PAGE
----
Reader Anthony submitted the following to Ask Unclutterer:
Single dad. Two kids: one in middle, one in high school. We keep things tidy and organized most of the time. I like schedules, the kids work better on schedules, so we follow a tight schedule. We go along at a good clip for about three months, and then everything falls apart for a week or two. We end up wasting a full Sunday cleaning and getting back in the game. Three months or so are good, and then we devolve into chaos again. How do we not spiral into chaos? How do we end this cycle?
Anthony — Unless you have a full-time housekeeper whose job it is to keep your home continuously running smoothly, I think the situation you’ve described is pretty normal for an active, uncluttered, and organized family. We all encounter chaos in our homes occasionally. I don’t know if it’s every three months and for a week or two in all cases, but disorder happens over the course of the year, even to me. Life can be messy, so it’s not too surprising that mess eventually creeps into our homes.
In other words, if you’re only “devolv[ing] into chaos” 2 out of 12 months each year, I think you’re doing fine.
In our home, chaos tends to erupt when a kink is thrown into our schedule. One of us might travel for work or we’ll all go on vacation, and two weeks later the house will look like it was hit by a miniature tornado and mealtime resembles feral cats hunting for dinner. Another thing that throws us off is illness — if one or more of us get sick, disorder almost always follows (especially if it’s one of the adults who is under the weather). Exhaustion and stress can be culprits, too. The other trigger for us is being spread too thin, which is chaos of our own making because we voluntarily agreed to do too many things.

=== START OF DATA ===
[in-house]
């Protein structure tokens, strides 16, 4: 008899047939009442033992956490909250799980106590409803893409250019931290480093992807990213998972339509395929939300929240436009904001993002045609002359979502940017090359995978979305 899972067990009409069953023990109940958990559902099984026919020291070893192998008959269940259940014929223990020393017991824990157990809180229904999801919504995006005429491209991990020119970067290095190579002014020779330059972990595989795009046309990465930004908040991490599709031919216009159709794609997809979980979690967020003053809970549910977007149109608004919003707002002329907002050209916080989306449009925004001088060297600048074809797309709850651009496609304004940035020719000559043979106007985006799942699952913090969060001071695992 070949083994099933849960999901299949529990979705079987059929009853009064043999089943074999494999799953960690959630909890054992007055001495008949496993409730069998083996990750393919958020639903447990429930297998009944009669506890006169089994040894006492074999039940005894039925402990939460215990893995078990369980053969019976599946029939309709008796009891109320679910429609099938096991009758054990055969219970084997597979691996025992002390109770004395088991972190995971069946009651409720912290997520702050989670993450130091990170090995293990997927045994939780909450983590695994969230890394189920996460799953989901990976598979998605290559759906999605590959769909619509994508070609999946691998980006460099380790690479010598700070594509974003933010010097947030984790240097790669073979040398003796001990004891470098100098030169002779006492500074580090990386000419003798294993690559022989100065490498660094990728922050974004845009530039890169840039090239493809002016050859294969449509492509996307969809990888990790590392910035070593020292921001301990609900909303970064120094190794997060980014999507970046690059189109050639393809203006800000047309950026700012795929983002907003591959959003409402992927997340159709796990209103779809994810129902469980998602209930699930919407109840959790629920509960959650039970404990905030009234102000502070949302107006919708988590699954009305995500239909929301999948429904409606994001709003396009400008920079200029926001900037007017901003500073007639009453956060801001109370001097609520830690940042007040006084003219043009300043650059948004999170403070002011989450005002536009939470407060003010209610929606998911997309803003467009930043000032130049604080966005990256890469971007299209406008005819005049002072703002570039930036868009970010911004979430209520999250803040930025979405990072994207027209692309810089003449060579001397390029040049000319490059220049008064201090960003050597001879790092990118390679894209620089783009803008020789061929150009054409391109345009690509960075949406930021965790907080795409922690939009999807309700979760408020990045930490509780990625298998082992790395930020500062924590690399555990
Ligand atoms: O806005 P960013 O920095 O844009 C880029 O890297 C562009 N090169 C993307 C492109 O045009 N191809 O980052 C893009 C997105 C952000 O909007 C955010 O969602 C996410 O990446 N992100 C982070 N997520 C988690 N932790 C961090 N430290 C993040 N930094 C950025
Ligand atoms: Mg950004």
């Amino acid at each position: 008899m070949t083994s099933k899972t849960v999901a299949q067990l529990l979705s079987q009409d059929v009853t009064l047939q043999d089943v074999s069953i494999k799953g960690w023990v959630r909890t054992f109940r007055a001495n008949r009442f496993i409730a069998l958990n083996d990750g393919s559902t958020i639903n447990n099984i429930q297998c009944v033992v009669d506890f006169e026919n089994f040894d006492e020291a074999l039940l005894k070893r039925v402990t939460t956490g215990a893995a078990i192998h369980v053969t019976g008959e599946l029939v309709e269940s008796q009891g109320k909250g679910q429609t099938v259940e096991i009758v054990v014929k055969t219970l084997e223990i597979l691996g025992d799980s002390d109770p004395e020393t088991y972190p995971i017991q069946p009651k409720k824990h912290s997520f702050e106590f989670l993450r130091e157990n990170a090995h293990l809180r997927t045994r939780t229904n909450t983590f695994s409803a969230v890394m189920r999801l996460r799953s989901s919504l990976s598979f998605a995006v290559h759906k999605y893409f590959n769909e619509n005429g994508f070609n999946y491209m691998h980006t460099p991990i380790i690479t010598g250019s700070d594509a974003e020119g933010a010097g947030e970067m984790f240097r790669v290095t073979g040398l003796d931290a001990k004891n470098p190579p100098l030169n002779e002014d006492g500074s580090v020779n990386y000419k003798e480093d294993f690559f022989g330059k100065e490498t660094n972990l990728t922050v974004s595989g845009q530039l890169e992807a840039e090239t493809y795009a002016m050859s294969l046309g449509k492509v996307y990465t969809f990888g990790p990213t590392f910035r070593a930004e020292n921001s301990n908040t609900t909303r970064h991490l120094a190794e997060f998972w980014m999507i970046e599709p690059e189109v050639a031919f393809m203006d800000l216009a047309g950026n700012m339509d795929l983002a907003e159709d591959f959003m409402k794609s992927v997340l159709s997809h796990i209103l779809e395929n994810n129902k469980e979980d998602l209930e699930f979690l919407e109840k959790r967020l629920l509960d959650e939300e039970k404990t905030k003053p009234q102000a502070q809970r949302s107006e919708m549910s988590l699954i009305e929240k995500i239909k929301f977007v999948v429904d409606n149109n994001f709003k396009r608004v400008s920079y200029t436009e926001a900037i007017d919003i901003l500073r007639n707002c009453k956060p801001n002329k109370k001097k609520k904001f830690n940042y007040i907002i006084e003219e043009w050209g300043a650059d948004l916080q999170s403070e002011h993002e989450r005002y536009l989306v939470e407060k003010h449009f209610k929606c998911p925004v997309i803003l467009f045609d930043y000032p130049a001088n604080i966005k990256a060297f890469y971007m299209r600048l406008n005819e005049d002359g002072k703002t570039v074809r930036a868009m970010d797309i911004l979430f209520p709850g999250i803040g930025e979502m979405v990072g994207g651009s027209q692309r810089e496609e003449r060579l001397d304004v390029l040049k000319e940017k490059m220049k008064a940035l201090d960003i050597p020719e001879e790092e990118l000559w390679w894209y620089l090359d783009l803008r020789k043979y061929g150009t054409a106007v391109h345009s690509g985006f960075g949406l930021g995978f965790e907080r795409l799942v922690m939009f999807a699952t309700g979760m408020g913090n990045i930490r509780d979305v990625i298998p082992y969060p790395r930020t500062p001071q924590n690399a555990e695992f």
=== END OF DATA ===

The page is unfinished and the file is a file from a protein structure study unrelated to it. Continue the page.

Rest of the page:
As I mentioned earlier, life is messy and at some point your home will reflect that. You can’t alleviate it completely, but there are a small handful of things you might be able to do to reduce its frequency.
- Identify the disruptions. This seems obvious, but it is incredibly easy to live in denial and pretend like the disruption isn’t happening. Instead of ignoring the problem, name it as quickly as you notice it and take responsibility for it. “Whoa! Half of our chores didn’t get done today because we’re all exhausted.” When you know what is wrong and why (in this example, probably too much stuff on the schedule for one day), you can address fixing it tomorrow, not two weeks from tomorrow.
- Tomorrow is a new day. Don’t let the one day of mess provide you with an excuse to abandon your schedule the next day. All hope is not lost. Wake up and face the new day with a positive attitude. Move throughout the day as you normally would, simply compensating for what went awry the previous day when you can. Dishes left on the counter last night? Put breakfast dishes into the dishwasher along with last night’s dinner dishes, don’t set the breakfast dishes on the counter. You know something went wrong yesterday, so fix it today.